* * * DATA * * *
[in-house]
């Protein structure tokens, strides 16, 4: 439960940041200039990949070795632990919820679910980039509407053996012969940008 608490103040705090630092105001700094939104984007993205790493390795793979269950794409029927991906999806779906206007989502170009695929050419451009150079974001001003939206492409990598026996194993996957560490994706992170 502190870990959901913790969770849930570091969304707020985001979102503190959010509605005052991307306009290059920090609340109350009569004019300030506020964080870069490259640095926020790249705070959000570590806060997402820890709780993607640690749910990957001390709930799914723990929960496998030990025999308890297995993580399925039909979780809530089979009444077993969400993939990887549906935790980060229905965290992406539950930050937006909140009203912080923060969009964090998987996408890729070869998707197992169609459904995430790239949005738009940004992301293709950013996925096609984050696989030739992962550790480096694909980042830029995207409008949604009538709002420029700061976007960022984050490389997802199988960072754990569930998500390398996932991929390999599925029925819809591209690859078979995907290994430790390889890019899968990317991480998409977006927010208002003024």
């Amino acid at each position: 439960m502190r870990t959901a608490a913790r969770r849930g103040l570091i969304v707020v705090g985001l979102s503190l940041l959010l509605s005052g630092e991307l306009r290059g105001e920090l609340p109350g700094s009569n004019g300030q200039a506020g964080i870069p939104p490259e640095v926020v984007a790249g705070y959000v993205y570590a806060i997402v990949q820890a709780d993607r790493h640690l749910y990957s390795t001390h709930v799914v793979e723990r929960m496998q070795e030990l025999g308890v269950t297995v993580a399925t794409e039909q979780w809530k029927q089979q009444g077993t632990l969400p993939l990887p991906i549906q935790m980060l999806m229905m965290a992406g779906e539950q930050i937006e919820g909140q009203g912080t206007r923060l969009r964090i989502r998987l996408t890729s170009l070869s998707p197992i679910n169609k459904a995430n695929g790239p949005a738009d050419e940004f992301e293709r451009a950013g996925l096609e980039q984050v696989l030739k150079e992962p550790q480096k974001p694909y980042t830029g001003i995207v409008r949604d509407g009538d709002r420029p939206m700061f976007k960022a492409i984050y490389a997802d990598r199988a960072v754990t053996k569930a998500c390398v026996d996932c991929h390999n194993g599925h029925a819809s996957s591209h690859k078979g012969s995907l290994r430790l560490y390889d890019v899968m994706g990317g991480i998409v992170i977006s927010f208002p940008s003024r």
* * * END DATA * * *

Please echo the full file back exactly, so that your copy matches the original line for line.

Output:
[in-house]
């Protein structure tokens, strides 16, 4: 439960940041200039990949070795632990919820679910980039509407053996012969940008 608490103040705090630092105001700094939104984007993205790493390795793979269950794409029927991906999806779906206007989502170009695929050419451009150079974001001003939206492409990598026996194993996957560490994706992170 502190870990959901913790969770849930570091969304707020985001979102503190959010509605005052991307306009290059920090609340109350009569004019300030506020964080870069490259640095926020790249705070959000570590806060997402820890709780993607640690749910990957001390709930799914723990929960496998030990025999308890297995993580399925039909979780809530089979009444077993969400993939990887549906935790980060229905965290992406539950930050937006909140009203912080923060969009964090998987996408890729070869998707197992169609459904995430790239949005738009940004992301293709950013996925096609984050696989030739992962550790480096694909980042830029995207409008949604009538709002420029700061976007960022984050490389997802199988960072754990569930998500390398996932991929390999599925029925819809591209690859078979995907290994430790390889890019899968990317991480998409977006927010208002003024």
């Amino acid at each position: 439960m502190r870990t959901a608490a913790r969770r849930g103040l570091i969304v707020v705090g985001l979102s503190l940041l959010l509605s005052g630092e991307l306009r290059g105001e920090l609340p109350g700094s009569n004019g300030q200039a506020g964080i870069p939104p490259e640095v926020v984007a790249g705070y959000v993205y570590a806060i997402v990949q820890a709780d993607r790493h640690l749910y990957s390795t001390h709930v799914v793979e723990r929960m496998q070795e030990l025999g308890v269950t297995v993580a399925t794409e039909q979780w809530k029927q089979q009444g077993t632990l969400p993939l990887p991906i549906q935790m980060l999806m229905m965290a992406g779906e539950q930050i937006e919820g909140q009203g912080t206007r923060l969009r964090i989502r998987l996408t890729s170009l070869s998707p197992i679910n169609k459904a995430n695929g790239p949005a738009d050419e940004f992301e293709r451009a950013g996925l096609e980039q984050v696989l030739k150079e992962p550790q480096k974001p694909y980042t830029g001003i995207v409008r949604d509407g009538d709002r420029p939206m700061f976007k960022a492409i984050y490389a997802d990598r199988a960072v754990t053996k569930a998500c390398v026996d996932c991929h390999n194993g599925h029925a819809s996957s591209h690859k078979g012969s995907l290994r430790l560490y390889d890019v899968m994706g990317g991480i998409v992170i977006s927010f208002p940008s003024r």